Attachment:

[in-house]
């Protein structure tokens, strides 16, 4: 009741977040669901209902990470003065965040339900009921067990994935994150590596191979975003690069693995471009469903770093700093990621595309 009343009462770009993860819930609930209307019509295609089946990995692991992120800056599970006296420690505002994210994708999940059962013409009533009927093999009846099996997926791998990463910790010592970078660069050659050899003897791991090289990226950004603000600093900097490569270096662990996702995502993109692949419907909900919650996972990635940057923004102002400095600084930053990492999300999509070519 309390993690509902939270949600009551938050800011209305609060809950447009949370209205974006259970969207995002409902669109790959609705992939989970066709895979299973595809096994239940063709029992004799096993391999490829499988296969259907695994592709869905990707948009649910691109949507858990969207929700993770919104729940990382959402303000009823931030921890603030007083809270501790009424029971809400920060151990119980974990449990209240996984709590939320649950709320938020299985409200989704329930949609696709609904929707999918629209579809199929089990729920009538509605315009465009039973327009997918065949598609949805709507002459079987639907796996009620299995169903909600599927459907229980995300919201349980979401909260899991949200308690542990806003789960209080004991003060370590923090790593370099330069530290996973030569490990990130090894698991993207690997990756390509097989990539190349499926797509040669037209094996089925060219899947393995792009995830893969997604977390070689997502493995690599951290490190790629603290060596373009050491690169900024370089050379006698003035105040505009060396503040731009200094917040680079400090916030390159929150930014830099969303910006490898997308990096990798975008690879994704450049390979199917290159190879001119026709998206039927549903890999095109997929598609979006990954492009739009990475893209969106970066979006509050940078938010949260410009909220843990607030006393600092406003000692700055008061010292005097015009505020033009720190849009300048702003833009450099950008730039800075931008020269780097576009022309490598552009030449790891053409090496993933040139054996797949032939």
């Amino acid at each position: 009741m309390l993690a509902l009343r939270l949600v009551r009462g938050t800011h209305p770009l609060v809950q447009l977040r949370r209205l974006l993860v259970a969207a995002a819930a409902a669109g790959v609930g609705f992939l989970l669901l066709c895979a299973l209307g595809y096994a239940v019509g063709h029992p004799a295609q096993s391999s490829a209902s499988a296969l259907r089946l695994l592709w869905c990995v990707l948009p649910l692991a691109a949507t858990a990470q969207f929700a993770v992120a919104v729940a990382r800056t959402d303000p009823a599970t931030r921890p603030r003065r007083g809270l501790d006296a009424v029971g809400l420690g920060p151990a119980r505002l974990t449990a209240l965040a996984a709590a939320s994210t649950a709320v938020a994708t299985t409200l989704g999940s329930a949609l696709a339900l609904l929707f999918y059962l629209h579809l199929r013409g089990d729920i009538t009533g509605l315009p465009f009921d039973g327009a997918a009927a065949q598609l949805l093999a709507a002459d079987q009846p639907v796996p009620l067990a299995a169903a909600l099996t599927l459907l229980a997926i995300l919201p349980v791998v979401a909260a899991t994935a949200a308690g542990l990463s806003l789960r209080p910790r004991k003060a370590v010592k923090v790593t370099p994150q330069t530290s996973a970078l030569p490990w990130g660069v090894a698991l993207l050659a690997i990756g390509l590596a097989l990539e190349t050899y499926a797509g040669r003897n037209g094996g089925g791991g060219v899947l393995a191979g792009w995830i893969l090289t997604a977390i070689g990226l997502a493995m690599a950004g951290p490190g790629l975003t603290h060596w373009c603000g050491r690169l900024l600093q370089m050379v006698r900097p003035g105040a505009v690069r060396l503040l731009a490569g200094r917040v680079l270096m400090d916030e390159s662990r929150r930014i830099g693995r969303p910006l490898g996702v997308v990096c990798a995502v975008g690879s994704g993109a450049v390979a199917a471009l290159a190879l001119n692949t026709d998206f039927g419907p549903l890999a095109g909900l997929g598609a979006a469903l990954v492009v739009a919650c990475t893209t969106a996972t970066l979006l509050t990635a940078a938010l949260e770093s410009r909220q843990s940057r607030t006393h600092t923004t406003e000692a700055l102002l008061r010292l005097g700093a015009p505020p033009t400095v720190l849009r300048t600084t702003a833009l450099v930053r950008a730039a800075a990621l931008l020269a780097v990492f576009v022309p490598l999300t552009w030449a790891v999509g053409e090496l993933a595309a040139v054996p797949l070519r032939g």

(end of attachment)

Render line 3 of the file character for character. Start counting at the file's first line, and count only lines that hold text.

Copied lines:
């Amino acid at each position: 009741m309390l993690a509902l009343r939270l949600v009551r009462g938050t800011h209305p770009l609060v809950q447009l977040r949370r209205l974006l993860v259970a969207a995002a819930a409902a669109g790959v609930g609705f992939l989970l669901l066709c895979a299973l209307g595809y096994a239940v019509g063709h029992p004799a295609q096993s391999s490829a209902s499988a296969l259907r089946l695994l592709w869905c990995v990707l948009p649910l692991a691109a949507t858990a990470q969207f929700a993770v992120a919104v729940a990382r800056t959402d303000p009823a599970t931030r921890p603030r003065r007083g809270l501790d006296a009424v029971g809400l420690g920060p151990a119980r505002l974990t449990a209240l965040a996984a709590a939320s994210t649950a709320v938020a994708t299985t409200l989704g999940s329930a949609l696709a339900l609904l929707f999918y059962l629209h579809l199929r013409g089990d729920i009538t009533g509605l315009p465009f009921d039973g327009a997918a009927a065949q598609l949805l093999a709507a002459d079987q009846p639907v796996p009620l067990a299995a169903a909600l099996t599927l459907l229980a997926i995300l919201p349980v791998v979401a909260a899991t994935a949200a308690g542990l990463s806003l789960r209080p910790r004991k003060a370590v010592k923090v790593t370099p994150q330069t530290s996973a970078l030569p490990w990130g660069v090894a698991l993207l050659a690997i990756g390509l590596a097989l990539e190349t050899y499926a797509g040669r003897n037209g094996g089925g791991g060219v899947l393995a191979g792009w995830i893969l090289t997604a977390i070689g990226l997502a493995m690599a950004g951290p490190g790629l975003t603290h060596w373009c603000g050491r690169l900024l600093q370089m050379v006698r900097p003035g105040a505009v690069r060396l503040l731009a490569g200094r917040v680079l270096m400090d916030e390159s662990r929150r930014i830099g693995r969303p910006l490898g996702v997308v990096c990798a995502v975008g690879s994704g993109a450049v390979a199917a471009l290159a190879l001119n692949t026709d998206f039927g419907p549903l890999a095109g909900l997929g598609a979006a469903l990954v492009v739009a919650c990475t893209t969106a996972t970066l979006l509050t990635a940078a938010l949260e770093s410009r909220q843990s940057r607030t006393h600092t923004t406003e000692a700055l102002l008061r010292l005097g700093a015009p505020p033009t400095v720190l849009r300048t600084t702003a833009l450099v930053r950008a730039a800075a990621l931008l020269a780097v990492f576009v022309p490598l999300t552009w030449a790891v999509g053409e090496l993933a595309a040139v054996p797949l070519r032939g």